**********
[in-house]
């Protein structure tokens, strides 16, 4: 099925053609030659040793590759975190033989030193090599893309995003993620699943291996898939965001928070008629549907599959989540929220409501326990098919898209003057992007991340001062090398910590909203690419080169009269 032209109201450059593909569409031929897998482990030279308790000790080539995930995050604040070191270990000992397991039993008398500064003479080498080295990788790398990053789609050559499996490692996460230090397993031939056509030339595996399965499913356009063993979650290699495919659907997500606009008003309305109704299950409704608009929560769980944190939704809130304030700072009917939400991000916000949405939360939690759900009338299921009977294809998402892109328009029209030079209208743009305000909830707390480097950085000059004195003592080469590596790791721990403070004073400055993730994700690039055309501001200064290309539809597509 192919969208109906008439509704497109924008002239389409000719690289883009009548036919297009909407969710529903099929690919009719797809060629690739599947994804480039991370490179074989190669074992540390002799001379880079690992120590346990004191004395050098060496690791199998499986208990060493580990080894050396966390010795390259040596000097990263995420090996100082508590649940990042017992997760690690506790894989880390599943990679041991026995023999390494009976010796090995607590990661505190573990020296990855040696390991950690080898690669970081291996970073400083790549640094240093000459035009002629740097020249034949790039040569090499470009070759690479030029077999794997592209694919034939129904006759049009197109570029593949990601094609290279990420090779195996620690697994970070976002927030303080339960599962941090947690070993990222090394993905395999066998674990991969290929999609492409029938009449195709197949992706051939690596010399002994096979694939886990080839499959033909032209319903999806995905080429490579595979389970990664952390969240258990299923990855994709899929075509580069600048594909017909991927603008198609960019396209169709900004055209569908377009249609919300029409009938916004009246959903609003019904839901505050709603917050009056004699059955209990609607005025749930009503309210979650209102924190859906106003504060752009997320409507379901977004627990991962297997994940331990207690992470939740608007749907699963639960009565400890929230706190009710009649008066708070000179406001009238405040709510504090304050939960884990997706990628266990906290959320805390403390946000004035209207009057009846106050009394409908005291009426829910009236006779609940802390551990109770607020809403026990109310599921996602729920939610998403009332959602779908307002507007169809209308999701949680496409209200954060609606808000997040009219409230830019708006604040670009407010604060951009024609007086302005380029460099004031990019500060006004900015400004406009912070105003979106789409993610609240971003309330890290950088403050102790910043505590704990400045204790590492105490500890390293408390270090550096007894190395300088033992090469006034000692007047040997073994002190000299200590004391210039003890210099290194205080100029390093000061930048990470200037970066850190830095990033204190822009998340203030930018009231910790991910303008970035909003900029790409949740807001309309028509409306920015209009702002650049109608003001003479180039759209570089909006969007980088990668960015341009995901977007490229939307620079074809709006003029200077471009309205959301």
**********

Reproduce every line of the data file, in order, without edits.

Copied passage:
[in-house]
């Protein structure tokens, strides 16, 4: 099925053609030659040793590759975190033989030193090599893309995003993620699943291996898939965001928070008629549907599959989540929220409501326990098919898209003057992007991340001062090398910590909203690419080169009269 032209109201450059593909569409031929897998482990030279308790000790080539995930995050604040070191270990000992397991039993008398500064003479080498080295990788790398990053789609050559499996490692996460230090397993031939056509030339595996399965499913356009063993979650290699495919659907997500606009008003309305109704299950409704608009929560769980944190939704809130304030700072009917939400991000916000949405939360939690759900009338299921009977294809998402892109328009029209030079209208743009305000909830707390480097950085000059004195003592080469590596790791721990403070004073400055993730994700690039055309501001200064290309539809597509 192919969208109906008439509704497109924008002239389409000719690289883009009548036919297009909407969710529903099929690919009719797809060629690739599947994804480039991370490179074989190669074992540390002799001379880079690992120590346990004191004395050098060496690791199998499986208990060493580990080894050396966390010795390259040596000097990263995420090996100082508590649940990042017992997760690690506790894989880390599943990679041991026995023999390494009976010796090995607590990661505190573990020296990855040696390991950690080898690669970081291996970073400083790549640094240093000459035009002629740097020249034949790039040569090499470009070759690479030029077999794997592209694919034939129904006759049009197109570029593949990601094609290279990420090779195996620690697994970070976002927030303080339960599962941090947690070993990222090394993905395999066998674990991969290929999609492409029938009449195709197949992706051939690596010399002994096979694939886990080839499959033909032209319903999806995905080429490579595979389970990664952390969240258990299923990855994709899929075509580069600048594909017909991927603008198609960019396209169709900004055209569908377009249609919300029409009938916004009246959903609003019904839901505050709603917050009056004699059955209990609607005025749930009503309210979650209102924190859906106003504060752009997320409507379901977004627990991962297997994940331990207690992470939740608007749907699963639960009565400890929230706190009710009649008066708070000179406001009238405040709510504090304050939960884990997706990628266990906290959320805390403390946000004035209207009057009846106050009394409908005291009426829910009236006779609940802390551990109770607020809403026990109310599921996602729920939610998403009332959602779908307002507007169809209308999701949680496409209200954060609606808000997040009219409230830019708006604040670009407010604060951009024609007086302005380029460099004031990019500060006004900015400004406009912070105003979106789409993610609240971003309330890290950088403050102790910043505590704990400045204790590492105490500890390293408390270090550096007894190395300088033992090469006034000692007047040997073994002190000299200590004391210039003890210099290194205080100029390093000061930048990470200037970066850190830095990033204190822009998340203030930018009231910790991910303008970035909003900029790409949740807001309309028509409306920015209009702002650049109608003001003479180039759209570089909006969007980088990668960015341009995901977007490229939307620079074809709006003029200077471009309205959301």